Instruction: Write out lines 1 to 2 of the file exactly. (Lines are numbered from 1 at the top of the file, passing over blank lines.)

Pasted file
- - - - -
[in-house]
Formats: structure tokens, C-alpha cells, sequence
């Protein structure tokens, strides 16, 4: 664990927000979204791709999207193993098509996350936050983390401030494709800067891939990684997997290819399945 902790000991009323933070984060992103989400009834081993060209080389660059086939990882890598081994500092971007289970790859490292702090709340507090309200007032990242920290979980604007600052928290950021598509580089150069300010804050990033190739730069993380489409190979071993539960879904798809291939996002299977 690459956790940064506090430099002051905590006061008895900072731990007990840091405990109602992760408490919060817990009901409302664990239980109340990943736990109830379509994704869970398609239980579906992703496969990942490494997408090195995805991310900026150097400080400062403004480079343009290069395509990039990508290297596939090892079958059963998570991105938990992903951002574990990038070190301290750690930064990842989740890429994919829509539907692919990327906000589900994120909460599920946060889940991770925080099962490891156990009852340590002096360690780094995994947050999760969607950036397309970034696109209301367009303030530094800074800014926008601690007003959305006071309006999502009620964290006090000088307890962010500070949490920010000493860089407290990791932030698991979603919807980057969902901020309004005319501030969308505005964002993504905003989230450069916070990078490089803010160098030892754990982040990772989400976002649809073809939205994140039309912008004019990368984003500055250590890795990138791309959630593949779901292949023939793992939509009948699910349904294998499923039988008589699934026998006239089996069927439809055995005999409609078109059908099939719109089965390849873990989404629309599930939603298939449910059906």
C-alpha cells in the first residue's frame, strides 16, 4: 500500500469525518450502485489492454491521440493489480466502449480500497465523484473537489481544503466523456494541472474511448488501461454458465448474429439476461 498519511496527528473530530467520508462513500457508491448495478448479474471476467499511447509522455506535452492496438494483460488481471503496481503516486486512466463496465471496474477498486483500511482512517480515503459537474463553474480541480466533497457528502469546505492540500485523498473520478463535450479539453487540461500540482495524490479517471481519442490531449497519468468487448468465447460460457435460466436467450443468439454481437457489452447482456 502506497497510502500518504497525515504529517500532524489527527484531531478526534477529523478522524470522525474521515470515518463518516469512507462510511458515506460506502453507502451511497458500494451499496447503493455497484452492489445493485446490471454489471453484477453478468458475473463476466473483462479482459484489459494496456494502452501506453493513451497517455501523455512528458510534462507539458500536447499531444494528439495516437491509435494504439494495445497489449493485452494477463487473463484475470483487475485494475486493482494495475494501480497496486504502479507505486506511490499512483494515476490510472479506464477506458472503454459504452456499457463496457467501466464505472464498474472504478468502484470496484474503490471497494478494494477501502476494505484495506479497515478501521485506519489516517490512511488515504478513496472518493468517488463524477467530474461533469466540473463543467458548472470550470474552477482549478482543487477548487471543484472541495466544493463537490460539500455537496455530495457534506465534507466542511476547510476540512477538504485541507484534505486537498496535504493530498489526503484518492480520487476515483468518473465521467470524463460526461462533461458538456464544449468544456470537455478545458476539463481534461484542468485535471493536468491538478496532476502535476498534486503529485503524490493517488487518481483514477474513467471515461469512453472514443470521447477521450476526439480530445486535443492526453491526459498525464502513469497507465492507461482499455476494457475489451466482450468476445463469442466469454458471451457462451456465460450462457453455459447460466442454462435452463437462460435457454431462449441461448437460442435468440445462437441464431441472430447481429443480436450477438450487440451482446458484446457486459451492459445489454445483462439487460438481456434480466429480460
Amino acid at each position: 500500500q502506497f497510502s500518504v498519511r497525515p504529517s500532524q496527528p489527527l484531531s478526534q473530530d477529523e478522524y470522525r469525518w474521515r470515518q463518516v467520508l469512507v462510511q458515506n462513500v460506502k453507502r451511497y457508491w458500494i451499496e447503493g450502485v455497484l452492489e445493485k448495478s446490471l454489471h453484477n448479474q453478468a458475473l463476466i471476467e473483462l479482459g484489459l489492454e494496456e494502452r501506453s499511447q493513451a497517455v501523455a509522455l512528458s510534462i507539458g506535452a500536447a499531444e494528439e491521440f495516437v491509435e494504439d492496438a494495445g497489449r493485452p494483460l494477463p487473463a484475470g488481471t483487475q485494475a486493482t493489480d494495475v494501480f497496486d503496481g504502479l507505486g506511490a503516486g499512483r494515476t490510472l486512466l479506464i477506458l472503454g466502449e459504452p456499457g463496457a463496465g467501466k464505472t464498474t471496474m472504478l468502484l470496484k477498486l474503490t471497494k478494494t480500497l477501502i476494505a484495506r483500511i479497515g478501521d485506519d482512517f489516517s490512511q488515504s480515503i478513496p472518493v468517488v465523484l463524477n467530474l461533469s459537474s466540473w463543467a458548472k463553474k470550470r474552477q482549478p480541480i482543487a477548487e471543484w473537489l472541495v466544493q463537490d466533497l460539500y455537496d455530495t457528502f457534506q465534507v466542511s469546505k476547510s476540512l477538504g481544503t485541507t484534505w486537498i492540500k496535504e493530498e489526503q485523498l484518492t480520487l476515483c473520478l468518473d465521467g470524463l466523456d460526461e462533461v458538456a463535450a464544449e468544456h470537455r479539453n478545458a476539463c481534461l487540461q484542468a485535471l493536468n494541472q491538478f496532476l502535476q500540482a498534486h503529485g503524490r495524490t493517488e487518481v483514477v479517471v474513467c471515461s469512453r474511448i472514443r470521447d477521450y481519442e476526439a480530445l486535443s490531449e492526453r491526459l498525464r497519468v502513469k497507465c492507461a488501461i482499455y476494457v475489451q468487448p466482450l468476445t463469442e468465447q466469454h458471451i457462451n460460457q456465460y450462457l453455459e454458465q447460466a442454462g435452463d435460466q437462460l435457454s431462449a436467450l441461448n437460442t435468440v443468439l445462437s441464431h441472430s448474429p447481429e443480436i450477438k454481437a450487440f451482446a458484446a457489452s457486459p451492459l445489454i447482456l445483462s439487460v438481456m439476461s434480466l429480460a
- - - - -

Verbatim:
[in-house]
Formats: structure tokens, C-alpha cells, sequence